The mosquito species Aedes aegypti is estimated to infect about 100 million people annually with devastating illnesses such as dengue and zika. Originally thought to affect only tropical regions, mosquito-transmitted viruses are increasingly becoming a worldwide health challenge due to increased global movement and insecticide resistance. One approach to reduce the spread of diseases like chikungunya, dengue and zika is to target mosquitoes and infect them with Wolbachia.
Previously, it was difficult to check if A. aegypti mosquitoes were infected with Wolbachia: mosquitoes show no visual symptoms, and current diagnostic tests are costly and hard to read. However, in a new PLOS Neglected Tropical Diseases study, Sanchita Bhadra of the University of Texas in Austin and colleagues describe their new diagnostic tool that will aid research “in the field.” Their new tool uses a cellphone camera and app to identify the mosquito’s species and if it is carrying Wolbachia.
The researchers combined fluorescent probes for A. aegpyti DNA and Wolbachia DNA with a LAMP assay, a simple, popular DNA detection test. When the target DNA is present, the probes bind to it and produce what the researchers deem a “yes/no” fluorescence which is detectable by a cellphone camera.
In a blinded test of 90 field-caught mosquitoes, the researchers demonstrated very high specificity and sensitivity in identifying both Ae. aegypti mosquitoes and Wolbachia-infected mosquitoes with their new cellphone tool. The researchers’ new test prevents false positive results (a common drawback of LAMP) and yields an accurate yes/no visual read out on the smartphone instead of relying on a subtle variation of color. It can also directly analyze ground mosquitoes without requiring nucleic acid purification or cold storage, making it potentially invaluable “in the field.”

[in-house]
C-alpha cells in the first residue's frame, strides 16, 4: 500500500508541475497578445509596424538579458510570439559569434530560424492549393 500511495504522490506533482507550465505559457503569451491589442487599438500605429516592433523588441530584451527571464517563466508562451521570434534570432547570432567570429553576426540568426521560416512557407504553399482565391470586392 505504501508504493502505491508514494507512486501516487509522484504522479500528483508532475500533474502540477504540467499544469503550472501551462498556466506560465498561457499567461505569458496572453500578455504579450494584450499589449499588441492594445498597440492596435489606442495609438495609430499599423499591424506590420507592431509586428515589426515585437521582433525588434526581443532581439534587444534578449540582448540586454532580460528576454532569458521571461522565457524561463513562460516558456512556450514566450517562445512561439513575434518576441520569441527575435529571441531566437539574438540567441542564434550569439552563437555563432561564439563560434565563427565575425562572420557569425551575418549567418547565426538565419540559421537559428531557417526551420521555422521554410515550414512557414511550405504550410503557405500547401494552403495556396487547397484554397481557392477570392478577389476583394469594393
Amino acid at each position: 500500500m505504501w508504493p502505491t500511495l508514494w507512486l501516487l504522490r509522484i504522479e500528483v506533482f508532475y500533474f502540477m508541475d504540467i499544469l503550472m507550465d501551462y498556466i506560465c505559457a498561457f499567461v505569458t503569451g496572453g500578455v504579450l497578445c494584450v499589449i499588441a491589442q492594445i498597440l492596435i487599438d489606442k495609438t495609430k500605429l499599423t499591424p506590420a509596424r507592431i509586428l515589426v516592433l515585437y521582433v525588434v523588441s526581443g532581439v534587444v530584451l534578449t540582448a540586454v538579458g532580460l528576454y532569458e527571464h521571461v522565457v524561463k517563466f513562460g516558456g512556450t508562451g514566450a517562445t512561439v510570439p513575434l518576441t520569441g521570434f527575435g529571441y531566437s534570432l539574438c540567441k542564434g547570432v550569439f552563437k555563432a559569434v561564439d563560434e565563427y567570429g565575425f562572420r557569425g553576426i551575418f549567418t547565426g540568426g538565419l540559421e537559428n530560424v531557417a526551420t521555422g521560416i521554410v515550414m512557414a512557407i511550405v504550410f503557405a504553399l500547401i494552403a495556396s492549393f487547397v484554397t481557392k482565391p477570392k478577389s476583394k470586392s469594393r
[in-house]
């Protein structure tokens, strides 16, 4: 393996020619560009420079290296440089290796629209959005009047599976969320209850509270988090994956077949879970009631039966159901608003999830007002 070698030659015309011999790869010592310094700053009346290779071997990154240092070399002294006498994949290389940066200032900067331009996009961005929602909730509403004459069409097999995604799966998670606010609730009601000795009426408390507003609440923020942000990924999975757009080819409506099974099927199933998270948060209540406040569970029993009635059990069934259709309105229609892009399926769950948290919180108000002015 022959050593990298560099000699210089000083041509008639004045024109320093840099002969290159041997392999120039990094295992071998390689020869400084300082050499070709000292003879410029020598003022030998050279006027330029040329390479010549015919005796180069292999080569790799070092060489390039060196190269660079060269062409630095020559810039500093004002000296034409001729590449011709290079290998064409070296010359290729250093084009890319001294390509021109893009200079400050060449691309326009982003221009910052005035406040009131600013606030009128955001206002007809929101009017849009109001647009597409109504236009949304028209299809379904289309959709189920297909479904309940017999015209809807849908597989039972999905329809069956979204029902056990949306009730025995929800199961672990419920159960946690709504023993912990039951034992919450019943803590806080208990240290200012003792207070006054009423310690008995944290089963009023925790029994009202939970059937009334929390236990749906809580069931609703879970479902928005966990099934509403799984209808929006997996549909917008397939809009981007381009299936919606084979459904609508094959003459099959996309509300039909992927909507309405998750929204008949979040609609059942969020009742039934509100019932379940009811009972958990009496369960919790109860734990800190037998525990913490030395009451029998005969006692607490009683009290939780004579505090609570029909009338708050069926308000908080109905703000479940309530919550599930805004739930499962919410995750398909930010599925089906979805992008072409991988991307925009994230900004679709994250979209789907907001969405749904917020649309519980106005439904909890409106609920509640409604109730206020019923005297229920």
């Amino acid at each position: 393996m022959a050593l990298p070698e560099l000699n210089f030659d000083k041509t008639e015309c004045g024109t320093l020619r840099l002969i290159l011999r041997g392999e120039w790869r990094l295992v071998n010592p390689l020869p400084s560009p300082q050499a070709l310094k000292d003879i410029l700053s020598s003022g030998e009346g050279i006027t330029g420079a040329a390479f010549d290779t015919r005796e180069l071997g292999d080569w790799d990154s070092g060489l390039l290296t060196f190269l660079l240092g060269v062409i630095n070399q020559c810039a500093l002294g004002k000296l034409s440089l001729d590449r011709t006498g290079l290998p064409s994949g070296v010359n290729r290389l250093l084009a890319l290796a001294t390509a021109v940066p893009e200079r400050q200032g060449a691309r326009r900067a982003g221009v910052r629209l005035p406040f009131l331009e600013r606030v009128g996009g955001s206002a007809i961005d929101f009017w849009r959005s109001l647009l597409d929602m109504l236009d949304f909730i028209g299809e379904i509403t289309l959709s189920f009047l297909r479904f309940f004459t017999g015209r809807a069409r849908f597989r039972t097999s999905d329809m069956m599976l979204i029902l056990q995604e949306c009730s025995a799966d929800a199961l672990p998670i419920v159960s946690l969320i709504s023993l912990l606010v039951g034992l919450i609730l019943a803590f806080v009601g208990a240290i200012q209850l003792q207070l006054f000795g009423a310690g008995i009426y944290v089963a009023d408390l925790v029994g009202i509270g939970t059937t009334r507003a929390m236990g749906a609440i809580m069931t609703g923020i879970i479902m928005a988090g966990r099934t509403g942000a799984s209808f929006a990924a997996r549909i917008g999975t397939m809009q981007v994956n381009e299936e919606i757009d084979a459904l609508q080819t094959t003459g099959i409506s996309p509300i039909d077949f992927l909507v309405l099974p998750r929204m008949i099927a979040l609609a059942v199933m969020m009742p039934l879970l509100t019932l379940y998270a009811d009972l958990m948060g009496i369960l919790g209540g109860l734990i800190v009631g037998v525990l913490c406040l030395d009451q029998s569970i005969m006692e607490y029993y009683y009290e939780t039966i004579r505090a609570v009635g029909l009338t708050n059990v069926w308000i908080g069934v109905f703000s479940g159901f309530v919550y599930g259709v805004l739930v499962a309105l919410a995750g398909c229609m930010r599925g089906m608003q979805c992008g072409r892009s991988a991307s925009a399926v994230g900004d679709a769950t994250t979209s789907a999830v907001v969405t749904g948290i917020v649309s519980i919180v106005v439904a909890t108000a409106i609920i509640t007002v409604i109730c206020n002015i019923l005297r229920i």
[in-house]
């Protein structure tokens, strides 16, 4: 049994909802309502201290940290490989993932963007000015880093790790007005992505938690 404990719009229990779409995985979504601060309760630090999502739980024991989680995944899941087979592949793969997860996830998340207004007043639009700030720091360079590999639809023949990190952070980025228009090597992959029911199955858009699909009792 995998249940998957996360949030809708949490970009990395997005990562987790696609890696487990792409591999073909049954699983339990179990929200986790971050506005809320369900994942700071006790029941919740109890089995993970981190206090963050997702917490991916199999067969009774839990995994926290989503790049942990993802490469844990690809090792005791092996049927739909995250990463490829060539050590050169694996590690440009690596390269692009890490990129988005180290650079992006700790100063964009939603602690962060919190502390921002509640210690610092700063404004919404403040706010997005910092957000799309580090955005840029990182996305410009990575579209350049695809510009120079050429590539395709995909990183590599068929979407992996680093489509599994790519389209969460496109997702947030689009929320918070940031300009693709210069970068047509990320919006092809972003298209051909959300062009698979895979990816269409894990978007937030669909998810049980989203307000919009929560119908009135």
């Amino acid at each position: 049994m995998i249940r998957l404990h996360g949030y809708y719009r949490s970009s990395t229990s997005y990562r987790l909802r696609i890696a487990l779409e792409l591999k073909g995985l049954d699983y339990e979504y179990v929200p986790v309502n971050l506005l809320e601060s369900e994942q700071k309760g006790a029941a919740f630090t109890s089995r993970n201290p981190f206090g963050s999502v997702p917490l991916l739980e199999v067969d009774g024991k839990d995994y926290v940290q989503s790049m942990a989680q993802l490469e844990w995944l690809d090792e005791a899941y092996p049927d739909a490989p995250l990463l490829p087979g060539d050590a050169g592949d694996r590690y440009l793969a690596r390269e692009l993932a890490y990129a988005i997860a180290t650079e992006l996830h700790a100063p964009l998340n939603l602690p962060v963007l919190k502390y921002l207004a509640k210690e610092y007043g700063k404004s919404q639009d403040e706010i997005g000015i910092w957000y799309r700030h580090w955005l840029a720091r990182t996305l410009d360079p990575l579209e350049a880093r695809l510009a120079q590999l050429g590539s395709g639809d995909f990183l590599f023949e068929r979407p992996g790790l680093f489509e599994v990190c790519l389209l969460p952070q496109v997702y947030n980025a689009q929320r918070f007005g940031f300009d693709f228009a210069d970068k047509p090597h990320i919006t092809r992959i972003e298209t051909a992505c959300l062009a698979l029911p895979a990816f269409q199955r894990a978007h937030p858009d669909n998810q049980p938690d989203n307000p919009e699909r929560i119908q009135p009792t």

The researchers conclude: “We are currently automating the assays and workflow on low-cost paper and plastic devices that will not only further streamline diagnostic application but will also provide sealed chambers for biohazard and aerosol containment for macerating mosquitoes.”
Citation: Bhadra S, Riedel TE, Saldaña MA, Hegde S, Pederson N, et al. (2018) Direct nucleic acid analysis of mosquitoes for high fidelity species identification and detection of Wolbachia using a cellphone. PLOS Neglected Tropical Diseases 12(8): e0006671. https://doi.org/10.1371/journal.pntd.0006671
Image Caption: “Aedes aegypti” (freeimage4life, Flickr, 2013)